Creating a healthy saving system is an essential step towards achieving true financial stability. However, life is riddled with examples of times when you think you’re saving money, but you’re actually setting yourself up for a financial loss.
Below is a collection of such examples. Take note of the following points and keep them in mind the next time you’re debating a purchase or investment:
1. Impulsively Shopping at Sales
Shopping for essential items when they’re on sale is an excellent way to save up! However, the trouble begins when people start buying nonessential items solely for the sake of availing a discount, which gives them the illusion that they’re saving money just because they’ve spent a lesser amount than the original price. Tip: You may use a shopping app to list down essential goods to buy.
Sales cost money, too! So, just because an item was purchased on sale doesn’t necessarily mean you’ve saved a significant amount of money. You still had to let go of some amount, albeit a smaller one, to purchase the product. This results in them unnecessarily spending money they could have otherwise saved.
2. Compromising on Product Quality to Save Money
Although cheaper alternatives to certain products will help you save money in the short term, there’s a high chance they’ll end up weighing your wallet down in the long run.
This is because cheaper products are typically of lower quality than their pricier counterparts, resulting in them breaking down or malfunctioning sooner than you’d have expected them to.
Investing in a cheap product usually means you’ll need to replace it much sooner than its pricier alternative. In the end, you end up spending more money trying to either repair or replace the damaged, low-quality product than you would have needed to spend had you bought the higher-quality product in the first place (despite the latter’s heavy price tag).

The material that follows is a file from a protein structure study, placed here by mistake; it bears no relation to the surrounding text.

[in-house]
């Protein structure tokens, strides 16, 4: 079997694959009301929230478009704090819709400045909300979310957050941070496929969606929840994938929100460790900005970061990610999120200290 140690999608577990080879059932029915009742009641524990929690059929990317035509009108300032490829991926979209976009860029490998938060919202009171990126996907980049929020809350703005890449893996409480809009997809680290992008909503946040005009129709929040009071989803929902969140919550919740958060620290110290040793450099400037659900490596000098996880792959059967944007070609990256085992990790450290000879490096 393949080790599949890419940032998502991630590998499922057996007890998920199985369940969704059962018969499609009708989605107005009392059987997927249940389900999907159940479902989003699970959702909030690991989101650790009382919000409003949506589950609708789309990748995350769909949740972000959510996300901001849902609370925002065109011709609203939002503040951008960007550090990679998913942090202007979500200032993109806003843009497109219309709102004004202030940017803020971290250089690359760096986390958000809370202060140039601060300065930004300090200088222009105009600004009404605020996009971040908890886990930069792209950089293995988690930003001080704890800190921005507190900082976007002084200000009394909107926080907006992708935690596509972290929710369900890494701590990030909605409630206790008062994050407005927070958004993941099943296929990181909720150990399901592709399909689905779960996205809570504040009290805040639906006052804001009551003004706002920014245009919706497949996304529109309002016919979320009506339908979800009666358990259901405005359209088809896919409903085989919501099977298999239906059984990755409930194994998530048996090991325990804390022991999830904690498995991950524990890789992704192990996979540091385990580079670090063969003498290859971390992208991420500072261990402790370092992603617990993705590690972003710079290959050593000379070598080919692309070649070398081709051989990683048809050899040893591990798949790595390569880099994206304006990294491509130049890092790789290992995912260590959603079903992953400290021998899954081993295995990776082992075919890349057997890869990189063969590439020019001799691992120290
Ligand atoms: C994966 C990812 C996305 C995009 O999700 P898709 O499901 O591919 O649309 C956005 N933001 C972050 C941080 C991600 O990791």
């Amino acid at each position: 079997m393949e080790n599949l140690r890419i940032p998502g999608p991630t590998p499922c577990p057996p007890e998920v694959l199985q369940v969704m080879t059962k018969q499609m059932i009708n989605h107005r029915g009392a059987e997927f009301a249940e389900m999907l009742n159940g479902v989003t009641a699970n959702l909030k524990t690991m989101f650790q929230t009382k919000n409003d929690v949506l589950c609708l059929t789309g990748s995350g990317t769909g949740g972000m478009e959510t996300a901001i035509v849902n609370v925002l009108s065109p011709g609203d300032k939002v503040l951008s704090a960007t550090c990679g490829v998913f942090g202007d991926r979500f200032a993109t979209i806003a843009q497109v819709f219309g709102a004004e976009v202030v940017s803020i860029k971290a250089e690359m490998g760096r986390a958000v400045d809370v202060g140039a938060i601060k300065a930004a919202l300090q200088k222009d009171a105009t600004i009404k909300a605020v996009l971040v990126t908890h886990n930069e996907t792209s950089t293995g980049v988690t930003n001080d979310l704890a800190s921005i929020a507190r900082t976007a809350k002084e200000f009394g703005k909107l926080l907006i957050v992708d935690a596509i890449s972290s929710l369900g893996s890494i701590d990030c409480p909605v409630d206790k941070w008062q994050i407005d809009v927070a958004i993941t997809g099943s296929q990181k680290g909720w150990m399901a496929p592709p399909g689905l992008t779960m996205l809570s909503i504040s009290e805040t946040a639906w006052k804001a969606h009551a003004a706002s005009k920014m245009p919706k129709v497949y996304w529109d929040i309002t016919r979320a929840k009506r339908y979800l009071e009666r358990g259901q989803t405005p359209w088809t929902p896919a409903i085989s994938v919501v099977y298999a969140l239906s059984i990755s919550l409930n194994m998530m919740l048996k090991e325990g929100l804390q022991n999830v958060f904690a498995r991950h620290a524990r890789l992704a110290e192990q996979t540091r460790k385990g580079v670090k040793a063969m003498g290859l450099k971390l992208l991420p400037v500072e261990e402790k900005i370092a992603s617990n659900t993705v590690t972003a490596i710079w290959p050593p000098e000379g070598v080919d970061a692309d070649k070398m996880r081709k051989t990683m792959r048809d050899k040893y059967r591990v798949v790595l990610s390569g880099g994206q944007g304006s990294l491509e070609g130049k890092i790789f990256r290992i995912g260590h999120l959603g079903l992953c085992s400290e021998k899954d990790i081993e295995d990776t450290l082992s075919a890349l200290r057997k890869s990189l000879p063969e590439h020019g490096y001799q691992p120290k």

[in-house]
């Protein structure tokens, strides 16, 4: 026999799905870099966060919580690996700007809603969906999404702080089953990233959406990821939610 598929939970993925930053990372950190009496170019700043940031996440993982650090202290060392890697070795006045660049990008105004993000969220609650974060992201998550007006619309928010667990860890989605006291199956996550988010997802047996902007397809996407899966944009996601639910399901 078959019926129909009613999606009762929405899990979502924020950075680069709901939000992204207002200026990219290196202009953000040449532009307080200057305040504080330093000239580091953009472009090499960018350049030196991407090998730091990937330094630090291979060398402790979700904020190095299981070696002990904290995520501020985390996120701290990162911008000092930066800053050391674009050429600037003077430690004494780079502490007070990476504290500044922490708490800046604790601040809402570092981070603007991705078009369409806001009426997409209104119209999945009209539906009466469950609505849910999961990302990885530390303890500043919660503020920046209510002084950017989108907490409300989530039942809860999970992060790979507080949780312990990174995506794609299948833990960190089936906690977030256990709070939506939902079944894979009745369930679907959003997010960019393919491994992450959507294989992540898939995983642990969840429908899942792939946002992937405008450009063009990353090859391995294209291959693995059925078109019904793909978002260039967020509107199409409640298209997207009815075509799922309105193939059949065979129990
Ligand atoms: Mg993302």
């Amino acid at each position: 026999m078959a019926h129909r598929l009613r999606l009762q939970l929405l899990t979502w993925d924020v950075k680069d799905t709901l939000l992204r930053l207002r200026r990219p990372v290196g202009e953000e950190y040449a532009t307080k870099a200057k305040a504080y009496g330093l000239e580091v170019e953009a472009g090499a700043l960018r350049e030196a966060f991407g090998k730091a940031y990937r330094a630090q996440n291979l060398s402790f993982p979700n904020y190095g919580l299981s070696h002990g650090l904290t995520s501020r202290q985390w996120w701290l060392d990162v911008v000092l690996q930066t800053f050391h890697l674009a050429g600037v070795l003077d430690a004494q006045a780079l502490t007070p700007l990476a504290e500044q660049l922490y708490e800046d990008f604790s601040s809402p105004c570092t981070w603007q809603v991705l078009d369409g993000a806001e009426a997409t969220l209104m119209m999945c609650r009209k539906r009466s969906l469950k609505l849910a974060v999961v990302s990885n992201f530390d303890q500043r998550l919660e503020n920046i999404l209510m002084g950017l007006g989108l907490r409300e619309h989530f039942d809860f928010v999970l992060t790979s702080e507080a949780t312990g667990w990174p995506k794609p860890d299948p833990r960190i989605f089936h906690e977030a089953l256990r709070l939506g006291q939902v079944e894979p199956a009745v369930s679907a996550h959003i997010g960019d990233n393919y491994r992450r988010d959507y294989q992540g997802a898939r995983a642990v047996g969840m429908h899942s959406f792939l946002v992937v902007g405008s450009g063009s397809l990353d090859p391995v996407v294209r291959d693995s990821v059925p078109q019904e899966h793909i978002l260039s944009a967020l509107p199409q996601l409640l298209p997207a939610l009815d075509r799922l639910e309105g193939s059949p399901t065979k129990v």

So, be smart and buy the expensive, high-quality option. Yes, it will cost you more at the start. Try looking at it as a smart investment that’ll help you save money in the long run.
3. Compromising on Medical Visits
Doctor’s visits sure do cost a lot of money, but the good part is that they help you avoid spending even more money in the future on curing diseases that were caused due to negligence on your part.
In other words, although skipping your doctor’s visits may seem like a smart, money-saving idea right now, this decision could end up taking a toll on your health, leaving you with massive medical bills to pay in the future for conditions that could have easily been avoided had you not skipped your doctor’s visits in the past (for the sake of saving a few extra bucks in the short-run)
The key to achieving a healthy, balanced approach to saving is to spend money on investments that will benefit you in the long run instead of trying to save a few extra dollars in the short run. Build an emergency fund in case you need to have medical visits.
Saving money doesn’t mean you cut off all your expenses (even the sensible ones!) Instead, it suggests that you cut down on inessential purchases and redirect that amount towards your savings jar.